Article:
flotsam

Reading Wednesday: National History and a Family’s History

Just a couple of books kept me busy this week…

  • ◦ Slavery by Another Name (Blackmon)
  • ◦ Skinfolk (Guteri)

Most of the week I was reading the emotionally heavy – if you don’t feel sad, angry, or outraged at times, you might need to make sure you have a pulse – Slavery by Another Name.

This book details the labor system – the one-sided penal (cannot say “justice”) system – that developed in the post-Civil War, then post-Reconstruction South. Lest we get too deep in some grayed miasma of “history” it grounds the story periodically back to one family’s journey in that time.

Sheriffs and their local judges developed special relationships with local companies and preferred acquirers of their prisoners. Arrests surged and fell, not as acts of crime increased or receded, but in tandem to the varying needs of the buyers of labor.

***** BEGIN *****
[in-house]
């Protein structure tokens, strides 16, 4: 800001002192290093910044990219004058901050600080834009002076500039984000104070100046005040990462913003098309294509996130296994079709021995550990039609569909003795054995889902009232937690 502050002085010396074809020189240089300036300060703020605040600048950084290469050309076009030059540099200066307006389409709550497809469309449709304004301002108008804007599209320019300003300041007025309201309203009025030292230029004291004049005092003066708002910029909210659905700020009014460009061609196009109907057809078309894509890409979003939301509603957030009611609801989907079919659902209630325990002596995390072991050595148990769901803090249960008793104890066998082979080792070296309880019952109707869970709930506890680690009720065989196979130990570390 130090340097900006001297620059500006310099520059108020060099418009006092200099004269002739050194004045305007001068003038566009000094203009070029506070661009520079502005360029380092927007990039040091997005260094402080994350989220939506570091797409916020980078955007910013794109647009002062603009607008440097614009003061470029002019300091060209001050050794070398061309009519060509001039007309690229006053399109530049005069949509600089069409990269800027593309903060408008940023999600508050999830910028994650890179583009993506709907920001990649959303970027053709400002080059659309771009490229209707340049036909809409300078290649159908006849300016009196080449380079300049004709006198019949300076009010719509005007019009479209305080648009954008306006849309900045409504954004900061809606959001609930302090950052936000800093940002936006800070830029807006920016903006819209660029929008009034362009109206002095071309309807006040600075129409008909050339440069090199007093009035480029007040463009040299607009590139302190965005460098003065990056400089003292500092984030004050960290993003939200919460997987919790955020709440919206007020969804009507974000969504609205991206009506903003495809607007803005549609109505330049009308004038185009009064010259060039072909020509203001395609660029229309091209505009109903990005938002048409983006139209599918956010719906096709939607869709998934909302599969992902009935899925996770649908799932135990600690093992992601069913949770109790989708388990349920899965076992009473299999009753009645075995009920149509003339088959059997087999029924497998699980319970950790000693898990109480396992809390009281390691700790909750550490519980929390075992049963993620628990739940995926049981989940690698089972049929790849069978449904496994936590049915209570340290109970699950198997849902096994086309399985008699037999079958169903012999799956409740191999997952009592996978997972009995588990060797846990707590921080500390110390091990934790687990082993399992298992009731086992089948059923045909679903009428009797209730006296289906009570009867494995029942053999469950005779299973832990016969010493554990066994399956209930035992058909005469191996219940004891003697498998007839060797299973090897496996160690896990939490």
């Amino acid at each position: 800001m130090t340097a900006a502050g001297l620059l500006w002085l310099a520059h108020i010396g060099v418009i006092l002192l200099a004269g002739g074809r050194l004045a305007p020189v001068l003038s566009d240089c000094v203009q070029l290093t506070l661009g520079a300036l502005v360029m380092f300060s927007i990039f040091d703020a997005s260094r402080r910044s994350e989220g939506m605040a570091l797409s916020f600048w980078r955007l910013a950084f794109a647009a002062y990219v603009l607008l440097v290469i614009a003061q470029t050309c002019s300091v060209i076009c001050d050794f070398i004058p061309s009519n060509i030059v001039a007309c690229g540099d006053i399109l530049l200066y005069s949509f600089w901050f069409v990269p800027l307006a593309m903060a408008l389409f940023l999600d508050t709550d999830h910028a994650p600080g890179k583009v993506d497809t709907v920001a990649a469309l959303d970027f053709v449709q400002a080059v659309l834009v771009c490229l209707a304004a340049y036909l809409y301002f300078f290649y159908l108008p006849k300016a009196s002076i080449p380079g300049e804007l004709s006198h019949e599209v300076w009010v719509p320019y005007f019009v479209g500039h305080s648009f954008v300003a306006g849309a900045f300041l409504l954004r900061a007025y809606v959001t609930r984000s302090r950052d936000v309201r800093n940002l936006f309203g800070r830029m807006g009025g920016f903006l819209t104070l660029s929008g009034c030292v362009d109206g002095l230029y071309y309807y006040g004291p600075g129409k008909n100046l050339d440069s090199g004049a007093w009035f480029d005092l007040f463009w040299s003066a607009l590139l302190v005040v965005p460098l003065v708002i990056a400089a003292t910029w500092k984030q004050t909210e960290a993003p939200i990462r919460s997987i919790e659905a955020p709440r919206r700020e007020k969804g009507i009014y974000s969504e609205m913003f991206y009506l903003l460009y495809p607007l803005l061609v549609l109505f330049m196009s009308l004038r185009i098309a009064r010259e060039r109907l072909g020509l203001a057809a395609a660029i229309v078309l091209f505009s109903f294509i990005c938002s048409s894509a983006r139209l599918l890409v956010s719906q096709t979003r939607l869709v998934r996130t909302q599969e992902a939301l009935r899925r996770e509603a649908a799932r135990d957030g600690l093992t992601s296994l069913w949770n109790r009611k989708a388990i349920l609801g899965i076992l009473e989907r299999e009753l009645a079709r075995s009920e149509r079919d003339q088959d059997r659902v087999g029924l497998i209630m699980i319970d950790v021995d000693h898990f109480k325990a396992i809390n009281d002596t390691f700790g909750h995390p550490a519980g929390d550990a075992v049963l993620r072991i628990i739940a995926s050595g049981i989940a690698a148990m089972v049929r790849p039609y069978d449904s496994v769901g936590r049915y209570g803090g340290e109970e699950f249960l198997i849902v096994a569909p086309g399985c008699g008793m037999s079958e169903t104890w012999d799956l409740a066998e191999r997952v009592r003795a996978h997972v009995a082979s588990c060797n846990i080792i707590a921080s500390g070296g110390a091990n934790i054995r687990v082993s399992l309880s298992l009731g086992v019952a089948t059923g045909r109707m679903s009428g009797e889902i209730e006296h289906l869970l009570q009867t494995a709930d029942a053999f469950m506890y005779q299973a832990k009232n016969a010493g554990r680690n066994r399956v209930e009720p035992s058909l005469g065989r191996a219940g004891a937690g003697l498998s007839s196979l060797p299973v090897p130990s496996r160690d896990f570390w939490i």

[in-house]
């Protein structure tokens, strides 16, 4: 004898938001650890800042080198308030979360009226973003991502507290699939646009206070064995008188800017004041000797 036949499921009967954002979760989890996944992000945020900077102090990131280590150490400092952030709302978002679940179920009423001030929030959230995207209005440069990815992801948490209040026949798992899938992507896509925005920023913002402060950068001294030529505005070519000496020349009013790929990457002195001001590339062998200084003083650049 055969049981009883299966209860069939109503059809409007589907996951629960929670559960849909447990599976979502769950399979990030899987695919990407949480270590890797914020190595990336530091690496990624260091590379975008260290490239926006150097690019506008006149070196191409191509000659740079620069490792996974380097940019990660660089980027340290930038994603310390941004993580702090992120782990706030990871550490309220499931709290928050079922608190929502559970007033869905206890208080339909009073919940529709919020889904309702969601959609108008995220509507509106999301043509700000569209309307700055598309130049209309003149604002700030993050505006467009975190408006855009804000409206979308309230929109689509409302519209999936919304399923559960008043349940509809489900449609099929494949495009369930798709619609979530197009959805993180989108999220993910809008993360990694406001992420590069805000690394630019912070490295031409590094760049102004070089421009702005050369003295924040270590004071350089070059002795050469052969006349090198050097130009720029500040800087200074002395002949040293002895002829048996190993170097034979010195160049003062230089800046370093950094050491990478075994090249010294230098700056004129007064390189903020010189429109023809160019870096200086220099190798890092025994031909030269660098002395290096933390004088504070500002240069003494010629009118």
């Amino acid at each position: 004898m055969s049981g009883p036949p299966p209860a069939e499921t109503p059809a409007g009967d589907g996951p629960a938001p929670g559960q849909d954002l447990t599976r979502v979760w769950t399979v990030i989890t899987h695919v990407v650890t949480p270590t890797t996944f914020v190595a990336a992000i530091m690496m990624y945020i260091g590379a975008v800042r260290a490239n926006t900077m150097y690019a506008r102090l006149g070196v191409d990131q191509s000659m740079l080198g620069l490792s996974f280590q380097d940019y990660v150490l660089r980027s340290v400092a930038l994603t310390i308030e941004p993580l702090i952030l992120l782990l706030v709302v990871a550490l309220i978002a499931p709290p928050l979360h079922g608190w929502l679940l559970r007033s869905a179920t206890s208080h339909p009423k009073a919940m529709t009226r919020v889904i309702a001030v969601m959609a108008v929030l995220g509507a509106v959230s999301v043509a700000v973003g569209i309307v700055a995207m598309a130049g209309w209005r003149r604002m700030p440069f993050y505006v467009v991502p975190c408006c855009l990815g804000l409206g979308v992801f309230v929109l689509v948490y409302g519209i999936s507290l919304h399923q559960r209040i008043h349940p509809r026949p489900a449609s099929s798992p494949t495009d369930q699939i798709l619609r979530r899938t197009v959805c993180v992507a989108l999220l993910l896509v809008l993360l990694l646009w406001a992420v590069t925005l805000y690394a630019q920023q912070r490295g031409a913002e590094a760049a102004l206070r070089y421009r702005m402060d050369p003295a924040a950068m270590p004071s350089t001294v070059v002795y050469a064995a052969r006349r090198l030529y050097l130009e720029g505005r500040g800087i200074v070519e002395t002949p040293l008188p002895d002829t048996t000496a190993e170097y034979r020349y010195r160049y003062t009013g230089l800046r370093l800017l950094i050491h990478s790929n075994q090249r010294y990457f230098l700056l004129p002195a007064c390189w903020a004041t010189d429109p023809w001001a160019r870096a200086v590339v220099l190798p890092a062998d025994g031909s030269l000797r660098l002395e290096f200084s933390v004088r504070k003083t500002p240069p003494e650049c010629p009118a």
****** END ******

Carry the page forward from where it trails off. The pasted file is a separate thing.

Slavery By Another Name
(emphasis mine)

It’s powerful. And upsetting. And important.

Brace yourself for the number of times you will read infuriating phrases like, “the letter was filed without response,” and “the complaint was ignored,” and “the matter was dropped” and “no charges were filed.”

But I was also reading another story grounded in one family’s journey. Skinfolk is the family history of a very much socially engineered family, with all the best intentions but not always the best outcomes.

That is where our story began, in that backyard, guarded by a white picket fence, hidden by nature, in that ark, where we were arranged two by two, in a small town where we were an experiment.

Skinfolk

This one was reviewed on a recent installment of podcast Some of My Best Friends Are and I waitlisted it immediately. I read it as fast as I could – it’s deep and worth savoring – but I could feel the line forming for it so I made it a priority.

Which by the way whoever still has the next serial novel I’m waiting for at my local library and has had it for 3 weekswrap it up already. It’s not that long or heavy a read. Finish it up or return it. I’m waiting.